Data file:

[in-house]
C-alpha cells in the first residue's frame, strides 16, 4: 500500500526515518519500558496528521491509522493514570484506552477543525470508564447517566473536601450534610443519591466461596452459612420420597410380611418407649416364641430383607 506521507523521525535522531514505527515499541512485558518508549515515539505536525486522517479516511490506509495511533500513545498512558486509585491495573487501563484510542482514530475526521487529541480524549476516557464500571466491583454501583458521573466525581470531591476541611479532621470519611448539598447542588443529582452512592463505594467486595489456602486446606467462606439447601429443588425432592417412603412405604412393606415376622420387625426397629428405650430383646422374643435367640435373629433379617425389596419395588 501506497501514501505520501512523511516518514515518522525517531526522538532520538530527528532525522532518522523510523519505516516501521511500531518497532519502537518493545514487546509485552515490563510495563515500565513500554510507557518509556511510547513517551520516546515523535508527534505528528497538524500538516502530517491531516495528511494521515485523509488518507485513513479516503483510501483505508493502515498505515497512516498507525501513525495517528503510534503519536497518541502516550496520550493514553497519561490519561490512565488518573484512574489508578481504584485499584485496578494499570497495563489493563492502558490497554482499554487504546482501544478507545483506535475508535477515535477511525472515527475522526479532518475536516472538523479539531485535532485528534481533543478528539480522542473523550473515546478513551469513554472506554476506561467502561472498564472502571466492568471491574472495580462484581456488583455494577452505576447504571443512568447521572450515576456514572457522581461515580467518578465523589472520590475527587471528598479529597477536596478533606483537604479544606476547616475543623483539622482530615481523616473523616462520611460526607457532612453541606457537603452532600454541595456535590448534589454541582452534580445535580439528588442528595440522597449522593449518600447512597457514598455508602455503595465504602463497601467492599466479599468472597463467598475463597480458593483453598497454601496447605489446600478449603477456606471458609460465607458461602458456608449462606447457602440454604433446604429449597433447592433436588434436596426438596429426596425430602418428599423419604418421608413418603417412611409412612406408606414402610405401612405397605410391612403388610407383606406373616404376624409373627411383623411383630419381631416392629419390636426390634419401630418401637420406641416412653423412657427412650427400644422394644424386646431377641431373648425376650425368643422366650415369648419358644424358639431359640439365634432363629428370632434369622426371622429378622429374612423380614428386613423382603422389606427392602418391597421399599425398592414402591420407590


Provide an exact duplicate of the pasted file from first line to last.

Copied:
[in-house]
C-alpha cells in the first residue's frame, strides 16, 4: 500500500526515518519500558496528521491509522493514570484506552477543525470508564447517566473536601450534610443519591466461596452459612420420597410380611418407649416364641430383607 506521507523521525535522531514505527515499541512485558518508549515515539505536525486522517479516511490506509495511533500513545498512558486509585491495573487501563484510542482514530475526521487529541480524549476516557464500571466491583454501583458521573466525581470531591476541611479532621470519611448539598447542588443529582452512592463505594467486595489456602486446606467462606439447601429443588425432592417412603412405604412393606415376622420387625426397629428405650430383646422374643435367640435373629433379617425389596419395588 501506497501514501505520501512523511516518514515518522525517531526522538532520538530527528532525522532518522523510523519505516516501521511500531518497532519502537518493545514487546509485552515490563510495563515500565513500554510507557518509556511510547513517551520516546515523535508527534505528528497538524500538516502530517491531516495528511494521515485523509488518507485513513479516503483510501483505508493502515498505515497512516498507525501513525495517528503510534503519536497518541502516550496520550493514553497519561490519561490512565488518573484512574489508578481504584485499584485496578494499570497495563489493563492502558490497554482499554487504546482501544478507545483506535475508535477515535477511525472515527475522526479532518475536516472538523479539531485535532485528534481533543478528539480522542473523550473515546478513551469513554472506554476506561467502561472498564472502571466492568471491574472495580462484581456488583455494577452505576447504571443512568447521572450515576456514572457522581461515580467518578465523589472520590475527587471528598479529597477536596478533606483537604479544606476547616475543623483539622482530615481523616473523616462520611460526607457532612453541606457537603452532600454541595456535590448534589454541582452534580445535580439528588442528595440522597449522593449518600447512597457514598455508602455503595465504602463497601467492599466479599468472597463467598475463597480458593483453598497454601496447605489446600478449603477456606471458609460465607458461602458456608449462606447457602440454604433446604429449597433447592433436588434436596426438596429426596425430602418428599423419604418421608413418603417412611409412612406408606414402610405401612405397605410391612403388610407383606406373616404376624409373627411383623411383630419381631416392629419390636426390634419401630418401637420406641416412653423412657427412650427400644422394644424386646431377641431373648425376650425368643422366650415369648419358644424358639431359640439365634432363629428370632434369622426371622429378622429374612423380614428386613423382603422389606427392602418391597421399599425398592414402591420407590